When parents divorce, the divorce decree will specify with whom the divorcing couple's children will live (and circumstances under which the other parent will visit with the children). Often, parents work out these arrangements between themselves, either completely voluntarily or with the assistance of their attorneys or a mediator. When they are unable to reach a decision, however, or when unmarried parents are unable to agree on who will have custody of their child, the court may intervene and make a decision based on the child's best interests.
What Are the Different Types of Joint Custody Options?
What Does Joint Legal and Physical Custody Involve?
In true "joint custody" arrangements, parents share equal "legal custody" and "physical custody" rights. This means that parents participate equally in making decisions about the child's upbringing and welfare, and split time evenly in having day-to-day care and responsibility for the child -- including the parent's right to have the child live with them.
True joint custody arrangements are rare because of their potential to cause both personal difficulties (stress, disruption of child's routine) and practical problems (scheduling, costs of maintaining two permanent living spaces for the child).
Example of a Joint Legal and Physical Custody Arrangement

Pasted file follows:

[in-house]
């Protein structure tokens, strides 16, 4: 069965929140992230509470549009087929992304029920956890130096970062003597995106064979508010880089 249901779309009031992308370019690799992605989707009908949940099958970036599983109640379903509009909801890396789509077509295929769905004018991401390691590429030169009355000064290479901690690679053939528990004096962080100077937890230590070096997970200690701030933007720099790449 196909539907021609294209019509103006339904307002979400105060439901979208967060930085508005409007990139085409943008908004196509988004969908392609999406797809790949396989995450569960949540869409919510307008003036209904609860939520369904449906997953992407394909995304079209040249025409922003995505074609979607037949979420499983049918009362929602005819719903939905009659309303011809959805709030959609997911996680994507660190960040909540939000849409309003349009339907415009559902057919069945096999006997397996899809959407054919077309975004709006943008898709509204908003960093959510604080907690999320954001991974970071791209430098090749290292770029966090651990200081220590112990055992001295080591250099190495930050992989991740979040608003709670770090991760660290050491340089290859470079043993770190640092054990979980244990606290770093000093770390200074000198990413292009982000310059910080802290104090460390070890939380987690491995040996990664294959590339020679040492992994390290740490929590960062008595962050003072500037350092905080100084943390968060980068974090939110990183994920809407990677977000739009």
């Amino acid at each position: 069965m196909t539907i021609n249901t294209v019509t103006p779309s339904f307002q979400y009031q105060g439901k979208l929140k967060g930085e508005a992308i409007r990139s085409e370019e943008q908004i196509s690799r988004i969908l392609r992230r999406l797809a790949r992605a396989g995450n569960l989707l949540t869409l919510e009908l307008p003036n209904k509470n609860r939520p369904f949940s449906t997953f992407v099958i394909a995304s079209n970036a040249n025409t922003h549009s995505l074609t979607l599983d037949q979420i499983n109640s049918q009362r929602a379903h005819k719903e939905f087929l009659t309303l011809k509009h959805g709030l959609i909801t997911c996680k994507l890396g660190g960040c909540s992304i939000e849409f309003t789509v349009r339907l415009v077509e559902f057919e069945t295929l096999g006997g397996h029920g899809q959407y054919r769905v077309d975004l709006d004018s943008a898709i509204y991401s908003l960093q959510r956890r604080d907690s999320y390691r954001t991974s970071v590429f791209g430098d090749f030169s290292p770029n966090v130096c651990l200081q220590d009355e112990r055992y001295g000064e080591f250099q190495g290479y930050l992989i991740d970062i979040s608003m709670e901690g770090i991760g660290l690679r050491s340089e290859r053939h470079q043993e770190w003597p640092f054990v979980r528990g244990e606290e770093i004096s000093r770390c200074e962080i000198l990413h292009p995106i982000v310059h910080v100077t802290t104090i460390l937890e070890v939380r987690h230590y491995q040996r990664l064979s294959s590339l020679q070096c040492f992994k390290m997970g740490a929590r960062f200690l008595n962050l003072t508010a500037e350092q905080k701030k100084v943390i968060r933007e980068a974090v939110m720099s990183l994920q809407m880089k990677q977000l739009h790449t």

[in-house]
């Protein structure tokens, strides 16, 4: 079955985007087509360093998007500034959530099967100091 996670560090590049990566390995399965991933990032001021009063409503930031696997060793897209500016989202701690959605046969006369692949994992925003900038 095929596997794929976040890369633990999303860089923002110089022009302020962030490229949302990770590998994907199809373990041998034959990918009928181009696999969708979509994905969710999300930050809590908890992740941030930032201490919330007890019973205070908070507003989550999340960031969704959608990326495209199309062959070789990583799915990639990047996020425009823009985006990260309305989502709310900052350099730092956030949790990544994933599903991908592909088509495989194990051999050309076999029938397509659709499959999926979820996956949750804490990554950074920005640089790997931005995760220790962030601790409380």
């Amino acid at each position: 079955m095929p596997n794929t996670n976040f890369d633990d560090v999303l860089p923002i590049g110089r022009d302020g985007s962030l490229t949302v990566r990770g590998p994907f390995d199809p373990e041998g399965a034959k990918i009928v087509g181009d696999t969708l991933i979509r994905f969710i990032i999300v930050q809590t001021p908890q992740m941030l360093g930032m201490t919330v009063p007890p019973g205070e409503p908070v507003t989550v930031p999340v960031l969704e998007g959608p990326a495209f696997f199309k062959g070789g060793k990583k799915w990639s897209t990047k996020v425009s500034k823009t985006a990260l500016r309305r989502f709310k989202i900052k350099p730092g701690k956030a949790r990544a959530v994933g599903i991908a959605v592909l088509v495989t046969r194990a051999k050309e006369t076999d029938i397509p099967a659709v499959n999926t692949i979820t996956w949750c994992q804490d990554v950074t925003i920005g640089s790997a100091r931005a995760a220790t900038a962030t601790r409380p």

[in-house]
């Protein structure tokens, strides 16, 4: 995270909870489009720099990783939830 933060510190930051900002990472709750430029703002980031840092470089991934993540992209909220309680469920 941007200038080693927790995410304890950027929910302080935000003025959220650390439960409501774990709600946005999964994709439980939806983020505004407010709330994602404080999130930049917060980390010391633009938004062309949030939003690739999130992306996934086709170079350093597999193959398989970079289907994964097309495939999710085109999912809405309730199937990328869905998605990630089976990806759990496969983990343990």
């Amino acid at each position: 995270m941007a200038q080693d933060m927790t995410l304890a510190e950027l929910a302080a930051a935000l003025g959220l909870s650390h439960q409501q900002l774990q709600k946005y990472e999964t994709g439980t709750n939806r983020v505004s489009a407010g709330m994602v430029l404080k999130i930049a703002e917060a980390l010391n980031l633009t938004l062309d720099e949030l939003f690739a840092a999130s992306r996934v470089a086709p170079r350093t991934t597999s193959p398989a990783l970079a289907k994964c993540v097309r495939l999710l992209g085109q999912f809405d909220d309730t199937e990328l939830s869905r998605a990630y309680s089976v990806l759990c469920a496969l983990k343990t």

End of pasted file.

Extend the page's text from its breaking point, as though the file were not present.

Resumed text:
Example: Mother and Father are divorced, and agree to a true joint custody arrangement over Child. Mother and Father will work together to reach an agreement on all major issues concerning Child's welfare and upbringing (legal custody), and agree to a schedule where Child lives with each parent for one month at a time (physical custody).
What Does Joint Legal Custody Mean?
Much more common than true joint custody arrangements (where both physical and legal custody are shared) is "joint legal custody," in which both parents share the right to make long-term decisions about the raising of a child and key aspects of the child's welfare, with physical custody awarded to one parent.
Example of a Joint Legal Custody Arrangement
Example: Mother and Father are divorced, and decide to share joint legal custody of Child, but also agree that Mother should have primary physical custody of Child. Mother and Father will work together to reach an agreement on all major issues concerning Child's welfare and upbringing (legal custody), but Child will live primarily with Mother.
Do I Need a Lawyer for Joint Custody Arrangements?
If you are going through a legal battle over child custody, it is always helpful to have a lawyer present for advice and counseling. A child custody lawyer can assist you in obtaining the right custody arrangement for your child or children. Unique child custody arrangements such as joint legal and physical custody may not always be an option in all jurisdictions. Child custody laws vary widely by state, and your attorney can help explain your state's rules to you. Most offer free consultations, so your first step should be to contact an experienced family attorney.